When you first start out in sports betting you might get the idea that the spread for a football game is fixed – it’s set at the beginning of the week and that’s where it stays. That’s certainly how the mainstream media talks about it on the rare occasions they acknowledge the point spread. The truth, of course, is that point spreads are far from fixed – tat they react to the bets that are made and adjust accordingly. Sometimes those adjustments are small, while other times we can see the lines move by several points – sometimes in a short amount of time. It’s those big moves that I want to focus on today. Let’s look at some things that cause big line moves, why they are interesting to sports bettors, and one key thing to keep in mind when thinking about them and making your bets:
Early money jumping on a mistake – There are a lot of people – smart guys with a lot of money to bet – who have already established what they think the lines should be before the books release them. As soon as they are out those bettors will aggressively make bets if the line differs significantly from what they think they should be. If a line is posted that a lot of bettors disagree with then the early action will be fierce, and the line will quickly move to correct that mistake and slow down that heavy action. Line moves like this can be as big as two or three points, and they will take place before most people wake up on Monday morning in most cases.
Consistent money on one side – Sportsbooks are, at least theoretically, trying to get balanced betting action on both teams. If the same amount of money has bee bet on both sides then the books are guaranteed to make a profit no matter what happens in the game because half of the bets will win, the other half will lose, and the books get to keep the juice on the losing bets. In some cases books are comfortable with unbalanced action – if they are willing to take a gamble at the chance of increased profit for them. For the most part, though, they want it as close as they can get it. When a large percentage of the money comes on one side, then, the books will move the line to make the other side more attractive. The more lop-sided the action, the bigger the potential line move.
Injury or personnel change – Sometimes a key injury will cause a line to move significantly. Say, for example, that Peyton Manning was hurt in practice on Tuesday and was out for Sunday’s game. The line was set with him in mind, so it would have to adjust significantly if Curtis Painter was going to be the starter instead. Major injuries, suspensions, trades (though those are obviously very rare in the NFL during the season), and other major personnel changes could be responsible for big line moves.
Factors like weather – Sometimes a weather forecast can change dramatically after the lines have been set, and that weather can cause the line to adjust. For example, if a team that relies heavily on the pass is suddenly playing in a game that will be played in the driving wind, bitter cold, and driving snow then they likely aren’t as attractive as they would have been if it was clear and calm. In particularly severe cases like this the books might move the lines significantly themselves before the betting action forces them to do so.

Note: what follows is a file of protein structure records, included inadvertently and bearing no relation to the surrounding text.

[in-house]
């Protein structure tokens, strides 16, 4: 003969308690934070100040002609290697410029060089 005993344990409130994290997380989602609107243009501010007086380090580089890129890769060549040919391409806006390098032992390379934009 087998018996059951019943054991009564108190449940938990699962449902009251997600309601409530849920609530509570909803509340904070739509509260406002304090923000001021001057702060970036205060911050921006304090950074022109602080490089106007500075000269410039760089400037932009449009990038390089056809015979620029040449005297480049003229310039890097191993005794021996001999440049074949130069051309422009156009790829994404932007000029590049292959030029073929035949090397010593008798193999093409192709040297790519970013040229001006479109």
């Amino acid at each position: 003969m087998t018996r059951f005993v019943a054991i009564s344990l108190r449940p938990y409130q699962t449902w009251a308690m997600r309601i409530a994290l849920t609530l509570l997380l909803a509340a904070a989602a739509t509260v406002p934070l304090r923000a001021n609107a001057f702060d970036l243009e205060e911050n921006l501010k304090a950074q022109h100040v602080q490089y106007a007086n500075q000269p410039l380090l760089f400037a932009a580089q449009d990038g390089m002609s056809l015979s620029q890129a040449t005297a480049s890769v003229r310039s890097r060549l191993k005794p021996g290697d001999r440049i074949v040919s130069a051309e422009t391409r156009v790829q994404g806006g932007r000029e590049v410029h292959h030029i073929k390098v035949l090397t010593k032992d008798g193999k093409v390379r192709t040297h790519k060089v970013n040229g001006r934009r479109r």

Big line moves are interesting when:
The move goes in opposite way of bulk of action – If you keep an eye on the public action – the teams that have drawn the majority of the bets placed on a game – then occasionally you will see a line move that doesn’t make sense. In these games the large majority of public action will be on one team, yet the line will fall to make that team less attractive. That obviously wouldn’t happen most times if the majority of money were on the more popular team. What it tells us, then, is that though most of the bets have been on one team, a few of the bets on the less popular team have been particularly big – bigger than all the bets on the popular team combined. When bets that big are made it’s a pretty good indicator that someone who invests a lot of time and money in betting has a strong opinion. That’s something worth investigating for yourself.
The move goes through a key number – Books hate moving a line through a key number – especially three. The reason for that is that they are vulnerable to being middled when that happens, and books can lose a lot of money when they are middled a lot in one game. When a book does move a line through a key number, then, you can be sure that there is a very strong reason for it – that not moving it would put them at bigger risk of a loss than the middle would. A line that moves through a key number, then, is definitely worth a close look because you know something interesting is at work.
The move is particularly big – We’re used to seeing line moves of up to a couple of points all the time. It’s not at all surprising when a line moves that much. Sometimes, though, a line will move by five or six points. When that happens then something really bizarre has gone on, and you definitely need to try to figure out what it is.
The key to betting big line moves is:
Anticipating them before they happen – In some cases line moves come as a surprise that we couldn’t have predicted before they happen. Most times, though, you can see a big line move coming. For example, you won’t be surprised if a line move happens when a public team is playing a very unpopular one. When you can anticipate big moves like that then it is in your best interest to use that movement to your advantage. If you like the public team in a case like that then you’ll want to make your bet as early as possible before the line gets less attractive. On the other hand, if you like the chances of the less popular team you’ll want to be as patient as you can because the spread is likely to get more and more attractive for you as game time nears.